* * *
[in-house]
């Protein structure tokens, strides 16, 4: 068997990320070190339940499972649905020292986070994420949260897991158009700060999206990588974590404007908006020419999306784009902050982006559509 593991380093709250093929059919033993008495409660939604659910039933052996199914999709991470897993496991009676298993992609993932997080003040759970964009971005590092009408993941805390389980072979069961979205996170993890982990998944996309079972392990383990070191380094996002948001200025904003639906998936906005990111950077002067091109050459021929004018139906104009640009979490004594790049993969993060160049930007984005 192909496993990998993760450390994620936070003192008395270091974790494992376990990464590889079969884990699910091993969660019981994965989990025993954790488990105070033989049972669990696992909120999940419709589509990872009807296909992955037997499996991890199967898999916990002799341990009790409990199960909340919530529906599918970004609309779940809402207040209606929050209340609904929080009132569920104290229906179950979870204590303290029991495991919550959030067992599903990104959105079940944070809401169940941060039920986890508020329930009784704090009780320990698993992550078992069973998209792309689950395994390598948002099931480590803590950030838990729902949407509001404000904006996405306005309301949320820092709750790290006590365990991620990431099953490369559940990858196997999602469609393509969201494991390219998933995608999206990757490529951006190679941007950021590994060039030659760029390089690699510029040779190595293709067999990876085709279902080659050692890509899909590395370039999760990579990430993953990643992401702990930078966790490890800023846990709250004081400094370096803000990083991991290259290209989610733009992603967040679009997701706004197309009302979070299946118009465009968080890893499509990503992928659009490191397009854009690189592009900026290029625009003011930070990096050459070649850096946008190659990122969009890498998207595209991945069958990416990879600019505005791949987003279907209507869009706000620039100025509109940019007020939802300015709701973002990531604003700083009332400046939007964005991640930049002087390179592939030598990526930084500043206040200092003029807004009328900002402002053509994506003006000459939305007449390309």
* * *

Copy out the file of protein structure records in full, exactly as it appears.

[in-house]
């Protein structure tokens, strides 16, 4: 068997990320070190339940499972649905020292986070994420949260897991158009700060999206990588974590404007908006020419999306784009902050982006559509 593991380093709250093929059919033993008495409660939604659910039933052996199914999709991470897993496991009676298993992609993932997080003040759970964009971005590092009408993941805390389980072979069961979205996170993890982990998944996309079972392990383990070191380094996002948001200025904003639906998936906005990111950077002067091109050459021929004018139906104009640009979490004594790049993969993060160049930007984005 192909496993990998993760450390994620936070003192008395270091974790494992376990990464590889079969884990699910091993969660019981994965989990025993954790488990105070033989049972669990696992909120999940419709589509990872009807296909992955037997499996991890199967898999916990002799341990009790409990199960909340919530529906599918970004609309779940809402207040209606929050209340609904929080009132569920104290229906179950979870204590303290029991495991919550959030067992599903990104959105079940944070809401169940941060039920986890508020329930009784704090009780320990698993992550078992069973998209792309689950395994390598948002099931480590803590950030838990729902949407509001404000904006996405306005309301949320820092709750790290006590365990991620990431099953490369559940990858196997999602469609393509969201494991390219998933995608999206990757490529951006190679941007950021590994060039030659760029390089690699510029040779190595293709067999990876085709279902080659050692890509899909590395370039999760990579990430993953990643992401702990930078966790490890800023846990709250004081400094370096803000990083991991290259290209989610733009992603967040679009997701706004197309009302979070299946118009465009968080890893499509990503992928659009490191397009854009690189592009900026290029625009003011930070990096050459070649850096946008190659990122969009890498998207595209991945069958990416990879600019505005791949987003279907209507869009706000620039100025509109940019007020939802300015709701973002990531604003700083009332400046939007964005991640930049002087390179592939030598990526930084500043206040200092003029807004009328900002402002053509994506003006000459939305007449390309």